A group of Mexican and Canadian politicians and labour representatives, including a senator in Mexico and a union leader in Canada, were slated to meet virtually Tuesday night to discuss the cases of COVID-19 among migrant farm workers.

Jamaica, which last year sent approximately 10,000 farm workers to Canada, is so far satisfied with efforts made by Canadian health and safety officials to contain COVID-19, according to Carlton Anderson, the Toronto-based chief liaison officer with the Jamaican Liaison Service. Asked whether the country is slowing the flow of its workers to Canada, he said “we’re not at that stage yet.” The liaison service, which manages the seasonal agriculture workers program under a bilateral agreement with Ottawa, is aware of 62 Jamaican farm workers in Canada who have tested positive for COVID-19.

Mr. Trudeau said the coronavirus crisis marks an opportunity to “re-imagine the system where we are dependent on temporary foreign workers in order to assure the good functioning of our agriculture system across the country." The Prime Minister did not offer specifics but said the government is looking at what it can improve. The federal employment and immigration departments did not have any further details to provide The Globe as of deadline.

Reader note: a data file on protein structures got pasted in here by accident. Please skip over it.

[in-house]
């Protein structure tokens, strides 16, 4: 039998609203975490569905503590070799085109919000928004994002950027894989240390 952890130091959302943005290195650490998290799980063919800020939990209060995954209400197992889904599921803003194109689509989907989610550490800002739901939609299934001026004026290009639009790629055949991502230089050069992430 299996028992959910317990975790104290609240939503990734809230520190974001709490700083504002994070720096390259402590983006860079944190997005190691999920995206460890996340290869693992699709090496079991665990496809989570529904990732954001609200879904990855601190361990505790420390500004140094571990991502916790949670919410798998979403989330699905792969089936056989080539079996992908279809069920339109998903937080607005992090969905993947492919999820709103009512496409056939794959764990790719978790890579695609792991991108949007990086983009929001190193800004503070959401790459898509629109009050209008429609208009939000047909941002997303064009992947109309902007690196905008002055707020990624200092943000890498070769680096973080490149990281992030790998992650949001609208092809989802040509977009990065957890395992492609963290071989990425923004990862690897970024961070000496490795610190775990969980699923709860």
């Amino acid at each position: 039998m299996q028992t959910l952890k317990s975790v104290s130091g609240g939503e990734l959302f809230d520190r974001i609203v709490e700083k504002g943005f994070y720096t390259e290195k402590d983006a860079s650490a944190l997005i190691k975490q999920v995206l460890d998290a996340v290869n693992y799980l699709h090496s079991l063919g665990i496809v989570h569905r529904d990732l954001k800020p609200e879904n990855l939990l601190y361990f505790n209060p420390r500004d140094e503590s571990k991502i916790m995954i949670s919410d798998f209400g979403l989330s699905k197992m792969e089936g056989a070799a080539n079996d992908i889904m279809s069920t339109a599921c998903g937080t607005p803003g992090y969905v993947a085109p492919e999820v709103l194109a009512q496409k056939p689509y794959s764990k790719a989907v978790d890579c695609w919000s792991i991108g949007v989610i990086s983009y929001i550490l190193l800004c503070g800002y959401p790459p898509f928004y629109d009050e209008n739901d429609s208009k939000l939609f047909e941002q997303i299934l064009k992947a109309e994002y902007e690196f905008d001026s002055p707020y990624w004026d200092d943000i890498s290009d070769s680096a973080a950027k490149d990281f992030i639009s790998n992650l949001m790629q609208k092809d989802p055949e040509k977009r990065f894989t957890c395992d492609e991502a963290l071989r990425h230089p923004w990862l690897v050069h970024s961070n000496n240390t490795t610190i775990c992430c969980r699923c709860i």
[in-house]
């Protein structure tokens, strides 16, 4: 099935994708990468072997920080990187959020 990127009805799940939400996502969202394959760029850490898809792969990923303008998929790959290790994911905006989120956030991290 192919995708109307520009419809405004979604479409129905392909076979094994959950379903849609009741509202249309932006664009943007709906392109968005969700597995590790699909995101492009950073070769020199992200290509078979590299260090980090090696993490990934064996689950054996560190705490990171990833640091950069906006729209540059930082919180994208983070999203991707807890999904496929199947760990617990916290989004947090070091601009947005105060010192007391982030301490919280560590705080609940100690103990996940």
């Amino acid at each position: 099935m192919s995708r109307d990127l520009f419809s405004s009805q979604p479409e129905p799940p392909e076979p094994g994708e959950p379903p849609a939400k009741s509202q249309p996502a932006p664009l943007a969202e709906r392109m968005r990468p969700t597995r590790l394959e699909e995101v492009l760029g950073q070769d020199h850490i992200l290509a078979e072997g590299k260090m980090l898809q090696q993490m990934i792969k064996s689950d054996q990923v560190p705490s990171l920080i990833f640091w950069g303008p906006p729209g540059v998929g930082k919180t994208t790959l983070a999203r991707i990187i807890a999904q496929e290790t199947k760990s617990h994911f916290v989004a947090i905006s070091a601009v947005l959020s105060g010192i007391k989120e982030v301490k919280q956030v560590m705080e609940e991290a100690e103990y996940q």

While several jurisdictions have roles to play in ensuring the well-being of migrant workers on Canadian farms – local public-health units inspect bunkhouses, and the provinces are responsible for workplace health and safety – the federal government is ultimately in charge of the temporary foreign worker (TFW) program. The agriculture sector employs approximately 60,000 temporary foreign workers each year, with upward of 10,000 of them employed in Southwestern Ontario’s Windsor-Essex County. Nearly 300 migrant workers in the county have been infected.

Ontario Premier Doug Ford also addressed the outbreaks among migrant farm workers at his daily briefing, telling reporters that 724 agriculture workers have been swabbed in recent days at a mass-testing centre set up in Leamington, Ont. “The co-operation between the farmers and the migrant workers, it’s absolutely critical,” the Premier said. “I want as many people tested as possible.”

Under the TFW program, farms generally provide housing to migrant workers. The workers are authorized to work for a particular employer for a set amount of time, leaving them vulnerable to abuses; their status in the country is inextricably tied to their status with an employer.

Migrant rights groups have long called for more pathways to permanent residency, which affords workers the freedom to work anywhere in the country, with no time limit. More recently, advocates have called for an expansion of the open work permit program – a form of authorization, launched last year, that allows some workers to leave abusive employers and work elsewhere for up to 12 months.

“I think the government is going in the right direction if they’re looking at more flexible paths to permanent residency,” said Santiago Escobar, a co-ordinator with the Agriculture Workers Alliance, which operates under the United Food and Commercial Workers union and represents migrant workers. “It seems like this is the right time to make meaningful changes. Everyone is talking about racism and room for improvement. This is part of the conversation.”